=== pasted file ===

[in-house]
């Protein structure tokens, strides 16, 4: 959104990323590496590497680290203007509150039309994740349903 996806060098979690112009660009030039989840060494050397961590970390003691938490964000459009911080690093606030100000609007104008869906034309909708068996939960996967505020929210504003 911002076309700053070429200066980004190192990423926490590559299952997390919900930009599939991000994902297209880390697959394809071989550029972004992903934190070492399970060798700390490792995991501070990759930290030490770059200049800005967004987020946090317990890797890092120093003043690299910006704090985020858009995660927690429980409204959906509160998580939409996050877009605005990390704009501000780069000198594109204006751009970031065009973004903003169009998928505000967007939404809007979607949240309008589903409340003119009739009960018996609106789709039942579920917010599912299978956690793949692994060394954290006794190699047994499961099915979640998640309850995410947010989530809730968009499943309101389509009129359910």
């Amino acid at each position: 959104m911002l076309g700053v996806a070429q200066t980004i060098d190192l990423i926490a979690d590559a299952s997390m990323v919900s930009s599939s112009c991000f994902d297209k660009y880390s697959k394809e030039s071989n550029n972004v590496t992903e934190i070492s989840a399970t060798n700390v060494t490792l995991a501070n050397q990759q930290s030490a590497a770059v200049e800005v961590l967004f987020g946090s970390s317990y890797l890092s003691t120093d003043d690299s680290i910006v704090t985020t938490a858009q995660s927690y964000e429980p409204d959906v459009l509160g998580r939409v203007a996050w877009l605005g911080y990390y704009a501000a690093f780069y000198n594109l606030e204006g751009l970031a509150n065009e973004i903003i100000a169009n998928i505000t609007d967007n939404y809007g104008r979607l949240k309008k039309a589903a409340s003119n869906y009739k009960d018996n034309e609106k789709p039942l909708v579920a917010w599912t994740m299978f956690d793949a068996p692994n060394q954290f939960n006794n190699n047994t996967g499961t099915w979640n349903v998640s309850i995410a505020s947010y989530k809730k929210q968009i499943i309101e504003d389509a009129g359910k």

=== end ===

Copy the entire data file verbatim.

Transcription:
[in-house]
């Protein structure tokens, strides 16, 4: 959104990323590496590497680290203007509150039309994740349903 996806060098979690112009660009030039989840060494050397961590970390003691938490964000459009911080690093606030100000609007104008869906034309909708068996939960996967505020929210504003 911002076309700053070429200066980004190192990423926490590559299952997390919900930009599939991000994902297209880390697959394809071989550029972004992903934190070492399970060798700390490792995991501070990759930290030490770059200049800005967004987020946090317990890797890092120093003043690299910006704090985020858009995660927690429980409204959906509160998580939409996050877009605005990390704009501000780069000198594109204006751009970031065009973004903003169009998928505000967007939404809007979607949240309008589903409340003119009739009960018996609106789709039942579920917010599912299978956690793949692994060394954290006794190699047994499961099915979640998640309850995410947010989530809730968009499943309101389509009129359910």
């Amino acid at each position: 959104m911002l076309g700053v996806a070429q200066t980004i060098d190192l990423i926490a979690d590559a299952s997390m990323v919900s930009s599939s112009c991000f994902d297209k660009y880390s697959k394809e030039s071989n550029n972004v590496t992903e934190i070492s989840a399970t060798n700390v060494t490792l995991a501070n050397q990759q930290s030490a590497a770059v200049e800005v961590l967004f987020g946090s970390s317990y890797l890092s003691t120093d003043d690299s680290i910006v704090t985020t938490a858009q995660s927690y964000e429980p409204d959906v459009l509160g998580r939409v203007a996050w877009l605005g911080y990390y704009a501000a690093f780069y000198n594109l606030e204006g751009l970031a509150n065009e973004i903003i100000a169009n998928i505000t609007d967007n939404y809007g104008r979607l949240k309008k039309a589903a409340s003119n869906y009739k009960d018996n034309e609106k789709p039942l909708v579920a917010w599912t994740m299978f956690d793949a068996p692994n060394q954290f939960n006794n190699n047994t996967g499961t099915w979640n349903v998640s309850i995410a505020s947010y989530k809730k929210q968009i499943i309101e504003d389509a009129g359910k």